Finally, the third challenge of communication that I would like to leave you is that of educating ourselves in the toil of communicating. Not infrequently, even in the Gospel, we find misunderstandings, slowness in understanding Jesus’ words, and misinterpretations that at times become veritable tragedies, as happens to Judas Iscariot, who confuses Christ’s mission with political messianism.

Therefore, we must also accept this dimension of “toil” in communication. Very often those who look at the Church from outside remain perplexed by the various tensions within. But those who know how the Holy Spirit acts are well aware that he loves to make communion among diversity, and to create harmony from confusion. Communion is never uniformity, but the capacity to keep very different realities together. I think we should be capable of communicating even this hardship without pretending to resolve or conceal it. Dissent is not necessarily an attitude of rupture, but it can be one of the ingredients of communion. Communication must also make diversity of views possible, while always seeking to preserve unity and truth, and fighting slander, verbal violence, personalism and fundamentalism that, under the guise of being faithful to the truth, only spread division and discord. If it succumbs to these degenerations, communication, instead of doing much good, ends up doing much harm.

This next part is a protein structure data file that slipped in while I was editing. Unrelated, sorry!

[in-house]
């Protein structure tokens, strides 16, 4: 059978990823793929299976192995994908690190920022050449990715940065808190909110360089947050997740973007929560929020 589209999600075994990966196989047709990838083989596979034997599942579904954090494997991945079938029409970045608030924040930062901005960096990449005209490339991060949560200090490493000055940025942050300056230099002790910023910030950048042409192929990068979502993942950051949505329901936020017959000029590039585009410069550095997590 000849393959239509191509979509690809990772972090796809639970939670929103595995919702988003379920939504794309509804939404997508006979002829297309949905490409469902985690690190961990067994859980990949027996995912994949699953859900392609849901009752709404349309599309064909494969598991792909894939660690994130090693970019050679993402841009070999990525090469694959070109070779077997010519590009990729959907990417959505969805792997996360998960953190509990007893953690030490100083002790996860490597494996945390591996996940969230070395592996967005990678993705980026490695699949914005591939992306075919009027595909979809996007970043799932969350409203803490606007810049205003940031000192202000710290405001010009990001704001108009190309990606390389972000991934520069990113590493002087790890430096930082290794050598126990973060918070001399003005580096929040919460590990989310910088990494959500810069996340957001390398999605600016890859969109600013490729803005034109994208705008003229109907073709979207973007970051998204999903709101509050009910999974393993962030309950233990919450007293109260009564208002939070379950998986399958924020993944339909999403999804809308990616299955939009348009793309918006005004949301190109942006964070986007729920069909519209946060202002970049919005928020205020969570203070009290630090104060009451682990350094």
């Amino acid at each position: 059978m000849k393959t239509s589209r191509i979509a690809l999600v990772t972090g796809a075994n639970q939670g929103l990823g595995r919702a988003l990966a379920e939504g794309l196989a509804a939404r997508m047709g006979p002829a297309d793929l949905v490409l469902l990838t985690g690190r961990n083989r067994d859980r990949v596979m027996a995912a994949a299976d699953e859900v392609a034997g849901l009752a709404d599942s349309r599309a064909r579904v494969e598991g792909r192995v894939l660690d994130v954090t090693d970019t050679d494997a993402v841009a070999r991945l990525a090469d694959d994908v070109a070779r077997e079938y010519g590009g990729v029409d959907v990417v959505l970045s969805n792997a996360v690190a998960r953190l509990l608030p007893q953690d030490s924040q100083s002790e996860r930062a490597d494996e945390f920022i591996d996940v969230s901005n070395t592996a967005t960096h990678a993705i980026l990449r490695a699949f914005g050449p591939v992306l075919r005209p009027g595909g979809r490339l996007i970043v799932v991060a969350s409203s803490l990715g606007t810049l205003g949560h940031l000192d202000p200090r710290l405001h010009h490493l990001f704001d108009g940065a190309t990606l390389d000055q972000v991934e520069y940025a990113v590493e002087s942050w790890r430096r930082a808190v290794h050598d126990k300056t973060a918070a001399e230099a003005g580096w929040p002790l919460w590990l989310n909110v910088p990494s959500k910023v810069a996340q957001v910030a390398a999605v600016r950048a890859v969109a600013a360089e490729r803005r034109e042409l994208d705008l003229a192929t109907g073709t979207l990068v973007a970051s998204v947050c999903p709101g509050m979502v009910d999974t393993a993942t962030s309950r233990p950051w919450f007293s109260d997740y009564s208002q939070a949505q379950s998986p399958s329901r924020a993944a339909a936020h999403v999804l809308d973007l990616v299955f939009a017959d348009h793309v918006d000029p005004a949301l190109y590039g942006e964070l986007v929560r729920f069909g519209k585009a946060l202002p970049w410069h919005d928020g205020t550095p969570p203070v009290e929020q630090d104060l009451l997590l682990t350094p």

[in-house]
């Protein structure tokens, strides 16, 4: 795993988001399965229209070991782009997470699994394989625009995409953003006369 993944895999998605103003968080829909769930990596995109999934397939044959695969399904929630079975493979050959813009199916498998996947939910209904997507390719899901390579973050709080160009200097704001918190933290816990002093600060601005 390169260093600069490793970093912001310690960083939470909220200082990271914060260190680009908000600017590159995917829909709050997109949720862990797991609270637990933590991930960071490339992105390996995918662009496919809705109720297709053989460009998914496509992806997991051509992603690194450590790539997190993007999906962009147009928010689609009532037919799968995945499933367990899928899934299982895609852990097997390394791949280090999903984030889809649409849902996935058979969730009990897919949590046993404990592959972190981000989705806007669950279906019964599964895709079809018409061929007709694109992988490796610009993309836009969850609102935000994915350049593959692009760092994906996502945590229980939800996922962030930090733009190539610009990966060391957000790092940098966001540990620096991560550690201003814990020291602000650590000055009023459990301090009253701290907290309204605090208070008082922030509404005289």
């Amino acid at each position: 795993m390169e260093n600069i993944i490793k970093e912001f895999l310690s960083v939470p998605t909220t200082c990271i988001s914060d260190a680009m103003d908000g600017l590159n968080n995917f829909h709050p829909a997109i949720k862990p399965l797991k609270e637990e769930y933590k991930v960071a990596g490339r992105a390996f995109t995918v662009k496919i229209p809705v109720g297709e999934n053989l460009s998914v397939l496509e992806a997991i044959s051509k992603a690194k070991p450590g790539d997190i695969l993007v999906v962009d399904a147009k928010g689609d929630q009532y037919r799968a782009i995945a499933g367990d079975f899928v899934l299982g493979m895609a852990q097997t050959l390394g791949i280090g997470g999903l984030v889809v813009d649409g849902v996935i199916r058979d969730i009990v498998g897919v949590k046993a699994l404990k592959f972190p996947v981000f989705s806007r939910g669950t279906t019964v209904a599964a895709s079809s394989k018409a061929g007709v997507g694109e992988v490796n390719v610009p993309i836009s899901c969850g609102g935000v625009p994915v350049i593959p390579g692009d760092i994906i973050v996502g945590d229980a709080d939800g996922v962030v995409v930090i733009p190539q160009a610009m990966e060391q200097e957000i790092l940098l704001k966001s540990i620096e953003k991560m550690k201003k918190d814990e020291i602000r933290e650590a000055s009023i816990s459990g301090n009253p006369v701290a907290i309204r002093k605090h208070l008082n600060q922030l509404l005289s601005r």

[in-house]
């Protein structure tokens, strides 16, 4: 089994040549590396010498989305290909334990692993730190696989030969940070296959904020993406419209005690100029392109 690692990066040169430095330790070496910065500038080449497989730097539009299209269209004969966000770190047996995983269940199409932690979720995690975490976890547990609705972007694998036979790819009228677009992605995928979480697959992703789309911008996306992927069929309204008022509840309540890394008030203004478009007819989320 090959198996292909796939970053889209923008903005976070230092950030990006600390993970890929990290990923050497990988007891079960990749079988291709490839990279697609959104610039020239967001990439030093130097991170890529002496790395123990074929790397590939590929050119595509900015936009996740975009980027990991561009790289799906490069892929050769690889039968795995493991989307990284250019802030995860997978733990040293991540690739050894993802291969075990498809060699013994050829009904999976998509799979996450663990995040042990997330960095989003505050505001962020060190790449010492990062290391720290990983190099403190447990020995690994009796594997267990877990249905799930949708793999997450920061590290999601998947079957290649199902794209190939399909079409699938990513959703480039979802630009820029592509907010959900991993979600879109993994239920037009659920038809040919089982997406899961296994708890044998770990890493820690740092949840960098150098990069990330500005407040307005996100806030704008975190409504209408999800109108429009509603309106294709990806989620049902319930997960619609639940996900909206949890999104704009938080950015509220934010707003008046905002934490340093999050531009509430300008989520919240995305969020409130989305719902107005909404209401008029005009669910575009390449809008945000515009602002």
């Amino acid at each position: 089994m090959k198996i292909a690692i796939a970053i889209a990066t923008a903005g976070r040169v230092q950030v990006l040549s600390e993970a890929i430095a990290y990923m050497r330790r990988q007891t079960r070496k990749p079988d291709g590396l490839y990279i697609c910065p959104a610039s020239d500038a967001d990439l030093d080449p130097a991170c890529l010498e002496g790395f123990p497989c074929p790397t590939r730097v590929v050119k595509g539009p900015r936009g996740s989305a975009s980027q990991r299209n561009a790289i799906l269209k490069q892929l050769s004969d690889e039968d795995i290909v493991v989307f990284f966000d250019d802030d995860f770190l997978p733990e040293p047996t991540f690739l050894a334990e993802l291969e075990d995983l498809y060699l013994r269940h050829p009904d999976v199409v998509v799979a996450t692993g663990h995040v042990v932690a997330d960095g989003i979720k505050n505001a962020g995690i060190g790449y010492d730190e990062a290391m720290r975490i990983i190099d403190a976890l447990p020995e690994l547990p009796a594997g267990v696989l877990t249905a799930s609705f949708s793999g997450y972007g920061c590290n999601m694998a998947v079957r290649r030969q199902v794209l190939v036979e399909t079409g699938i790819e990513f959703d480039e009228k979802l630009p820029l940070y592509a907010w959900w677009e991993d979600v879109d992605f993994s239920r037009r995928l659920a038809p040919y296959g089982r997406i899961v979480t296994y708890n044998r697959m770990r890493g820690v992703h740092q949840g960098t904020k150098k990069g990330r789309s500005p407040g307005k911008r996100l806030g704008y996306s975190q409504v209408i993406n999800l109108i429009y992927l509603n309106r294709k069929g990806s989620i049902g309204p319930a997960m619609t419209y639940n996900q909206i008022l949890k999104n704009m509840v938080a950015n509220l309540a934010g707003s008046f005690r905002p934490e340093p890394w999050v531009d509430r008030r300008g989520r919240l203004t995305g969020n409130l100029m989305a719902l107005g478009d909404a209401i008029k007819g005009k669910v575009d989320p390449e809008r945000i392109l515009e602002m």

Dear brothers and dear sisters, the work of this Dicastery is not simply technical. Your vocation, as we have seen, touches the very way of being Church. Thank you for what you do. I encourage you to go forward in a decisive and prophetic way. To serve the Church means being trustworthy and also courageous in venturing on new paths. In this sense, always be trustworthy and courageous. I bless you all from my heart. And please, do not forget to pray for me.


L'Osservatore Romano, Weekly Edition in English, 18 November 2022